I’ve always understood that 2-Factor Authentication (2FA) is a concept lost on most “normal people” in society right now, but a new statistic really puts it all into perspective. This would be the news that, according to Google’s own statistics, less than 10% of all Gmail or Google business owners currently have enabled 2-Factor Authentication for their online accounts. Considering that Google is estimated to host well over 2 billion accounts globally, this means that there are over 2 billion insecure accounts floating around the internet right now – and that’s just from Google alone!
This is not to mention the fact that there are literally billions of email addresses, along with their passwords, currently available on the Deep Web and DarkNet for search. For example, there are single websites around the internet that are currently selling the log in credentials of 1.4 billion people and if anyone of those people simply just enable 2-factor authentication for their accounts, all the information stored on those would become utterly useless.
Responding to the news last week Grzegorz Milka, a Google software engineer, said that the company’s latest statistics “demonstrates the lack of awareness of cyber threats and the way to mitigate them.” Adding that he believes more people don’t or haven’t “configured 2-Factor Authentication for their accounts” because “many users believe 2FA can make their experience worse,” or at least more of a hassle. To do everything they could to mitigate the problem from their end, Google also took the occasion/platform to release a 2-Factor Authentication tutorial of their own, imploring Google users to immediately begin securing their accounts in this way.
Google 2FA Tutorial: https://myaccount.google.com/signinoptions/two-step-verification/enroll-welcome
As for what 2-Factor Authentication is, does or means, it’s not nearly as complex or complicated as people think. In fact, it only adds about 10 seconds to the amount of time it already takes you to log into your accounts anyways. Essentially, as soon as you type in your password and press enter you will receive a text message on your phone, which will have a short code for you to type in. Without that secondary code no one is allowed to login, even you. That’s it – literally. That’s the amount of “hassle” it will take you to begin practicing strong cyber security in the future. Again, despite the simplicity of it all, less than ten percent of people in society have taken this step.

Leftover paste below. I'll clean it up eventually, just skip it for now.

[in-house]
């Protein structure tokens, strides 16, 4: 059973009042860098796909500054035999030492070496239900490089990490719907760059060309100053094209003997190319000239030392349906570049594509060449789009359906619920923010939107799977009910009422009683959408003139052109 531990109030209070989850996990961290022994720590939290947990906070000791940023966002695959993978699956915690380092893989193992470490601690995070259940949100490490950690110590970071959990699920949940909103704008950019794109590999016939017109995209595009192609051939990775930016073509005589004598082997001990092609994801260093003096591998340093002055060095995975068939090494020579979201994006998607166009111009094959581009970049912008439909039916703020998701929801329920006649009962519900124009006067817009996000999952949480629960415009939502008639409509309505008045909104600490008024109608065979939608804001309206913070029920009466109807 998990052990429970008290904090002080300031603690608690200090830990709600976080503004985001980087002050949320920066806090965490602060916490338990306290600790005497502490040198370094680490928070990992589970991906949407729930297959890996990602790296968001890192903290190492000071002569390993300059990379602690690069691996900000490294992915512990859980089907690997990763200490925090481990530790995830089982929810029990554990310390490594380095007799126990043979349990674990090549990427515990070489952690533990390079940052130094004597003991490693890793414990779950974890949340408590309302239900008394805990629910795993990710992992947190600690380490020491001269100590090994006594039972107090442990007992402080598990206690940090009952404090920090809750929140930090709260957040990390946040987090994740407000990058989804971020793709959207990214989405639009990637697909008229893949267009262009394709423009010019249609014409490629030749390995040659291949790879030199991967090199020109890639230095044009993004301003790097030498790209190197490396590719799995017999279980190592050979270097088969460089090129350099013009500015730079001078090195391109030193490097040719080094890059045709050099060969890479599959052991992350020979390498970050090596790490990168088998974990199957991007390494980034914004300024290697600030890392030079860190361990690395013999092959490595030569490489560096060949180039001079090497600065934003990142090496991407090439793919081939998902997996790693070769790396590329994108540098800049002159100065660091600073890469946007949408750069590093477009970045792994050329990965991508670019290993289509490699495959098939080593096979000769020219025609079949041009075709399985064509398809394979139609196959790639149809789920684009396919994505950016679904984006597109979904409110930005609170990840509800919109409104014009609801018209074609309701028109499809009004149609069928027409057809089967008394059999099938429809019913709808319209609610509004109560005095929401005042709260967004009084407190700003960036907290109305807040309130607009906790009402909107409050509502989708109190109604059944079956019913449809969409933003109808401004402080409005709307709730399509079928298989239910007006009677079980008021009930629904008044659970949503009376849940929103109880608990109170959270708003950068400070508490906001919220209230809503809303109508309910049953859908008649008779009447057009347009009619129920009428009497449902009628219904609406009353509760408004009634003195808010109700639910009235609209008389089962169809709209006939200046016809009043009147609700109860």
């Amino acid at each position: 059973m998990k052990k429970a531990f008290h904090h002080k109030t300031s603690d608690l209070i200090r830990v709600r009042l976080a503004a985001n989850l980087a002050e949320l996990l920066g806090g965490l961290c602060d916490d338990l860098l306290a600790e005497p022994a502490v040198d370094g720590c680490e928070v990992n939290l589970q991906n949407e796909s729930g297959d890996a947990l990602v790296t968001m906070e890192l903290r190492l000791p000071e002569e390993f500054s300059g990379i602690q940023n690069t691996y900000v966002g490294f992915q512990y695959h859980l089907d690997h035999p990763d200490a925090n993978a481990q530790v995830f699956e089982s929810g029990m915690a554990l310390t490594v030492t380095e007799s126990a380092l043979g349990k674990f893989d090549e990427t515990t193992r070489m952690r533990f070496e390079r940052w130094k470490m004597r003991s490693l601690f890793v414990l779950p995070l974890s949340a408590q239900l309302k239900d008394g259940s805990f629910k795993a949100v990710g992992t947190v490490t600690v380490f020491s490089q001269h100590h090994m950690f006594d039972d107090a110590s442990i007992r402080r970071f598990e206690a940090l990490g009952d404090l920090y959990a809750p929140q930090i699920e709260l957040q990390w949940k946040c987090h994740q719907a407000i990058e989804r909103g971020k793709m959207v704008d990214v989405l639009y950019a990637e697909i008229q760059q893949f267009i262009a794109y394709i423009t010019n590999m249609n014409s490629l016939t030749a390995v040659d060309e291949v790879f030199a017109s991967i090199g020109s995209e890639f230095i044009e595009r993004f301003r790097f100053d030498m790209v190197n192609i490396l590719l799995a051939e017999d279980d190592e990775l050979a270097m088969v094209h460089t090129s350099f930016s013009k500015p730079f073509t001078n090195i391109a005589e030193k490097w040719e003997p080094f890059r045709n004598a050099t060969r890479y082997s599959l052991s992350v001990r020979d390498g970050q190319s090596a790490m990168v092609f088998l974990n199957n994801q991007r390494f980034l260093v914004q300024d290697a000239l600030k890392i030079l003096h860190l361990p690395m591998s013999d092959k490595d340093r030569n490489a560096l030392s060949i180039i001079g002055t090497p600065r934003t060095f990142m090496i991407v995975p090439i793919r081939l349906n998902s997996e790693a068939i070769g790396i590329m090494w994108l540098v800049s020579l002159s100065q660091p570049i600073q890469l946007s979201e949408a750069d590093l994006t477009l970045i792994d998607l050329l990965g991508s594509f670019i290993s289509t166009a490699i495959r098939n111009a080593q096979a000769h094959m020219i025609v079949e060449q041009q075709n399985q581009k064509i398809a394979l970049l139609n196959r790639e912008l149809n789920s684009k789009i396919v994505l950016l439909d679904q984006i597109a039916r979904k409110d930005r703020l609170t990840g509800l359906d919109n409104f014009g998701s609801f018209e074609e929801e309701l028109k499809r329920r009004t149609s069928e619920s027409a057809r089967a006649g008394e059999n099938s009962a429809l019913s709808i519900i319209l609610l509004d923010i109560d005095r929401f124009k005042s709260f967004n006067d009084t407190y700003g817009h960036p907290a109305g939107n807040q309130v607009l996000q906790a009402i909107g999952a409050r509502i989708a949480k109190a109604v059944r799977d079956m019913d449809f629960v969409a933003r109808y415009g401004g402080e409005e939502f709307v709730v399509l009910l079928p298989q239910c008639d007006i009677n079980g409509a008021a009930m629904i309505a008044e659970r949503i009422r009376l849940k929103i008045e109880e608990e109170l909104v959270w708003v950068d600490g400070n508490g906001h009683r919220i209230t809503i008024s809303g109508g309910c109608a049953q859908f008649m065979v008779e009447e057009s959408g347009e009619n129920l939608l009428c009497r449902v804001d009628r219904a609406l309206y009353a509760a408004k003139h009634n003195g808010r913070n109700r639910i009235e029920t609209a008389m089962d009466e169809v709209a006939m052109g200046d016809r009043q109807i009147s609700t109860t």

2-Factor Authentication should be available for nearly every App or account you own, and you can find/enable it by searching for it in your account(s) settings. As I also once explained in a different article on this subject earlier last year, even if someone already knows your password, “close to 100% of hackers will be prevented from successfully hacking into your social media accounts if you simply enable 2-Factor Authentication” for them – and I still believe this holds true today.
As I was in the process of writing this article I got a text message informing me of new log in codes to verify, because someone had somehow managed to brute-force their way past my password – which no one has ever been able to do before. Put another way, my site was literally saved from being hacked/hijacked by malicious cyber actors, all because I once enabled 2-factor authentication on my account(s) months ago. To put the importance of 2-Factor Authentication into focus, I’ve invested thousands upon thousands of hours of my personal time into this website, and it took me less than one minute to turn on and verify 2-Factor Authentication for it – certainly worth the time/effort!